Father stunned by child support demands in custody battle
The StarPhoenix, Saskatoon, SK, By Lori Coolican, Saturday, October 14, 2006
A Saskatoon father who is battling with a Prince Albert couple for custody of his five-month-old son got a shock this week in the form of a letter demanding that he pay them child support.
"Shame on them," Rick Fredrickson said in an interview, after learning the couple who left a Saskatoon hospital with his newborn son this spring -- while he desperately sought help asserting his paternity and right to custody -- now wants access to his financial records in order to calculate how much he should pay them for the child's care.
Fredrickson's former girlfriend didn't tell him she was pregnant after their relationship ended last year. He found out in April, not long before his son was born, when one of her relatives called to warn him she'd been telling people he was the father and had already arranged a private adoption for the baby because she didn't want to raise it herself.
Fredrickson, who is now engaged to a woman who can no longer have children of her own, immediately began approaching government authorities to say he wanted his son. He was repeatedly told to get a lawyer and seek a paternity test after the birth.
The baby had already been whisked from the hospital into the custody of the Prince Albert couple -- and had already been given their last name -- by the time Fredrickson found out the child had been born. Although a paternity test proved his fatherhood in July, he still has not had a chance to hold his only child.
At a family court hearing on Oct. 4, a judge granted Fredrickson and his fiance, Barb Hesketh-Jones, a weekly one-hour visit with the baby under supervision at a Prince Albert facility.
Arrangements were made for the first visit to take place this week, but the couple who has custody of the baby cancelled the appointment and claimed it was an inconvenient time for them, Hesketh-Jones said. No new date has been set.
The family court judge said Fredrickson's status as the baby's natural father is "not a trump card" when it comes to winning custody, adding the Prince Albert couple has spent five months bonding with the baby and that weighs in their favour. He ordered a trial and promised an early pre-trial date to speed up the process, but as of Friday no date had been set.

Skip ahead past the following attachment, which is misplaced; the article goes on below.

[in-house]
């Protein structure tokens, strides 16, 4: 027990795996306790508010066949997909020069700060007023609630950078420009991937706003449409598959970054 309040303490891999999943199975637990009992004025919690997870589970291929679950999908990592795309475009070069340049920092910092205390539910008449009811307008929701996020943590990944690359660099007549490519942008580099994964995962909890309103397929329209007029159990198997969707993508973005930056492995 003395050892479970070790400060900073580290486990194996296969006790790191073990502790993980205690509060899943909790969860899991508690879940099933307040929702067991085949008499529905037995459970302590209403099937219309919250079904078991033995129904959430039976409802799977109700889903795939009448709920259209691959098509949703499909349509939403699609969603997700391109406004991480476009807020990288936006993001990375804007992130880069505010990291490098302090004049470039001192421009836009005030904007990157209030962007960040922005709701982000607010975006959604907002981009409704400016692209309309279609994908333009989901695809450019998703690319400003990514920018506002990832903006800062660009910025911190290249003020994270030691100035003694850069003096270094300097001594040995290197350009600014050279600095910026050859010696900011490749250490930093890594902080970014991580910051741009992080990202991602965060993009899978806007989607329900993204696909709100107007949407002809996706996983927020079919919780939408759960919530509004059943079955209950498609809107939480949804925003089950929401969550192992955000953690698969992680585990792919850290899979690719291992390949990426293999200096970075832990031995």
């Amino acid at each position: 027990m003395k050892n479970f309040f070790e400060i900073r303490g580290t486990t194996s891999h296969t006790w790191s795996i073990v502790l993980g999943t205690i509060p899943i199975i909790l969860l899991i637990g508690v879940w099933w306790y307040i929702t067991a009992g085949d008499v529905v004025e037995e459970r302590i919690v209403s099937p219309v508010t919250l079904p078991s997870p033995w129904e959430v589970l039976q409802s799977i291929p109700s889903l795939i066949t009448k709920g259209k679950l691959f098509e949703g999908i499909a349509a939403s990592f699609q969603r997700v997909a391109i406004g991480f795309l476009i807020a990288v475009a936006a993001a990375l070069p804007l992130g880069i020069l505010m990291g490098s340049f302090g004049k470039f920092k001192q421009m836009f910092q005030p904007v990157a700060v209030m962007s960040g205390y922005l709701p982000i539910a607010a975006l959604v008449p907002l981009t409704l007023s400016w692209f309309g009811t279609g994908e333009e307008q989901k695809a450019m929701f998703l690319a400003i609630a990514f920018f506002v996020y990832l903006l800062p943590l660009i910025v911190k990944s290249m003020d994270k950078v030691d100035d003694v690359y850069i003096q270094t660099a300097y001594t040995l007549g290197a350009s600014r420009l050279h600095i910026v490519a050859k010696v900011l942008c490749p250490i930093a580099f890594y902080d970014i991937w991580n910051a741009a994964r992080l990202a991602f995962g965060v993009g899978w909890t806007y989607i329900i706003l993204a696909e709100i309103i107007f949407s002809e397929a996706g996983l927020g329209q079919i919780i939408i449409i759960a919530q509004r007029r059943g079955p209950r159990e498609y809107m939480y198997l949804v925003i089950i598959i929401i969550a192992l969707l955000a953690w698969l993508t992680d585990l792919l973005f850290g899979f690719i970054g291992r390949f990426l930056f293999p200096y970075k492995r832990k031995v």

Hesketh-Jones said she's stunned the Prince Albert couple is demanding child support, especially since they didn't raise the issue in court.
Both she and Fredrickson have been working multiple jobs to pay the legal bills and other costs associated with the custody battle, including paying for a $2,500 "home assessment" to ensure they can provide a suitable environment for the baby -- an assessment they passed with fl ying colours, but which the well-off Prince Albert couple never had to undergo.
If his son's mother was the one asking for child support, he would pay it immediately, Fredrickson said.
"Last week, (their lawyer said) Rick was a sperm donor," Hesketh-Jones said. "It gets more bizarre every day. Come hell or high water, we will find the money to fight this." Two national advocacy groups have taken an interest in Fredrickson's custody battle since it hit the media last month.
The case flies in the face of both the Canadian Charter of Rights and Freedoms and the UN Convention on the Rights of the Child, both of which talk about children's right to be raised by their biological parents whenever possible, said Grant Wilson of the Canadian Children's Rights Council in Ontario.
Kris Titus, a board member of the Canadian arm of the international advocacy group Fathers 4 Justice, is organizing a trip to Saskatoon later this month to draw attention to the case.
Titus hopes to set up a trust fund to help Fredrickson and Hesketh-Jones with legal bills.
The StarPhoenix (Saskatoon) 2006